THE DEFAMATION OF BILL COSBY: BLACK COMMUNITIES AND RAPE CULTURE

by Emmanuel Agu

In the three years since the origin of Black Lives Matter campaigning- we as a people have plenty to be thankful for.

Amongst the continuous protests against non-indictments of cops who slaughter us; despite being refused entry to the venues that play our music and profit from our culture, we have made progress.

The movement only gains further ground each day: the suffering of our people is openly documented for all to see, and pioneering individuals in the movement are meeting with possible presidential candidates. The most important achievement of the movement lies in the renewed energy within a generation. Though it is often exhausting hearing the same harrowing accounts; to continuously explain valid theory and personal lived experiences to voices that will attempt to silence you- I am firm in the belief that the only way we can initiate radical change within structured oppression is through continuous and accessible discourse.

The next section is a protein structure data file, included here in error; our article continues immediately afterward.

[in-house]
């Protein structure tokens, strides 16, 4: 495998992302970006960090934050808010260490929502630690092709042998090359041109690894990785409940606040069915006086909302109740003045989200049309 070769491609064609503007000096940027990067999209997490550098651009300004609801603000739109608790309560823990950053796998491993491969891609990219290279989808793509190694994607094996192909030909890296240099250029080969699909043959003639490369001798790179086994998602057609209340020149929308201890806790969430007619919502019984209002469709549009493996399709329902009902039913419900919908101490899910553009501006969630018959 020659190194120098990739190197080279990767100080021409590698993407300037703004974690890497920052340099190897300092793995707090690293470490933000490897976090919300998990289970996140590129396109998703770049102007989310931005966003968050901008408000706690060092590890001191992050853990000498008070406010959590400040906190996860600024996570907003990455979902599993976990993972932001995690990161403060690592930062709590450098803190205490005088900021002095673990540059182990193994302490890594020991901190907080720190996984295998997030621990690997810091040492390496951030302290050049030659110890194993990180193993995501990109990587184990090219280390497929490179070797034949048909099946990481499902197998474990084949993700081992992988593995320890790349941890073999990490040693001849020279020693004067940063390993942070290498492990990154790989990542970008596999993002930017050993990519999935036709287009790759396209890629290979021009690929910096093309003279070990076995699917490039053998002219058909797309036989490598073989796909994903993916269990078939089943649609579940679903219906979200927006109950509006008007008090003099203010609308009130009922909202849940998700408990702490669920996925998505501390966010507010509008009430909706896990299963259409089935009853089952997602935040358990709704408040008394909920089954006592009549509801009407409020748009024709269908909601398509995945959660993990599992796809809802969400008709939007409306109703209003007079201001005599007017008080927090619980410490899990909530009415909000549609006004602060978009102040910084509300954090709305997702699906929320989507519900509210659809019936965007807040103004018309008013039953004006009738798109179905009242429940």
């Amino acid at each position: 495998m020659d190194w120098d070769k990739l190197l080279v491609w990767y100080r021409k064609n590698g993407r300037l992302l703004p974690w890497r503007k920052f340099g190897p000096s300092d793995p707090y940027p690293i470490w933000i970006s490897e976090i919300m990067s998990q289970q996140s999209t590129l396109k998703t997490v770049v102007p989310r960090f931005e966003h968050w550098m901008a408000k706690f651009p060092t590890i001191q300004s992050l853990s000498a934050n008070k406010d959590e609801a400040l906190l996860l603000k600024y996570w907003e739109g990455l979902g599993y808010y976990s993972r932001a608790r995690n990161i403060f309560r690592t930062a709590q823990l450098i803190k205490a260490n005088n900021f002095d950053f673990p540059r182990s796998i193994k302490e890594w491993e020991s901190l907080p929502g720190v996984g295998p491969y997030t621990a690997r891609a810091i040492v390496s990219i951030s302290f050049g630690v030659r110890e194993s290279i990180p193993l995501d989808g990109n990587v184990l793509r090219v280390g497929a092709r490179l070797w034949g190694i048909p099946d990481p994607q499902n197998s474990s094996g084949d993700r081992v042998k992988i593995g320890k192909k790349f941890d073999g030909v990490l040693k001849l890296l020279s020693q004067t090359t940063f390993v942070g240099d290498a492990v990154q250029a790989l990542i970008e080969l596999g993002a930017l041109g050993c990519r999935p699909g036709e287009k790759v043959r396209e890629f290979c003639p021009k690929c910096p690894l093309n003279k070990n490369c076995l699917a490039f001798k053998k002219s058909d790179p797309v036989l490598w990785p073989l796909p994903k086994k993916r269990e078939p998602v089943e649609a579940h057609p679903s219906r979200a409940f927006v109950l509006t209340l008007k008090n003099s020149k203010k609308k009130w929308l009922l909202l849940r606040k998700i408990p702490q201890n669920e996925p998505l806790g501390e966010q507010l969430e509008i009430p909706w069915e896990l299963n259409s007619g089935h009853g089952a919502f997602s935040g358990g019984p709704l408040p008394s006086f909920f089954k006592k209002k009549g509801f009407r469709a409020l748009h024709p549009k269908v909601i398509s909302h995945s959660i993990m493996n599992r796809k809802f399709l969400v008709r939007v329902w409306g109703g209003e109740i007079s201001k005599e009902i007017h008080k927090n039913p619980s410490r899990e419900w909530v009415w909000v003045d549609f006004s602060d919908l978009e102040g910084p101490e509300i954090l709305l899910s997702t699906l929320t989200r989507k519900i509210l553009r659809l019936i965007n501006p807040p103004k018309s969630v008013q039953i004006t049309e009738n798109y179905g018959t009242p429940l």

I was incredibly disheartened to see such an aggressive defense of patriarchal norms and propagation of rape culture.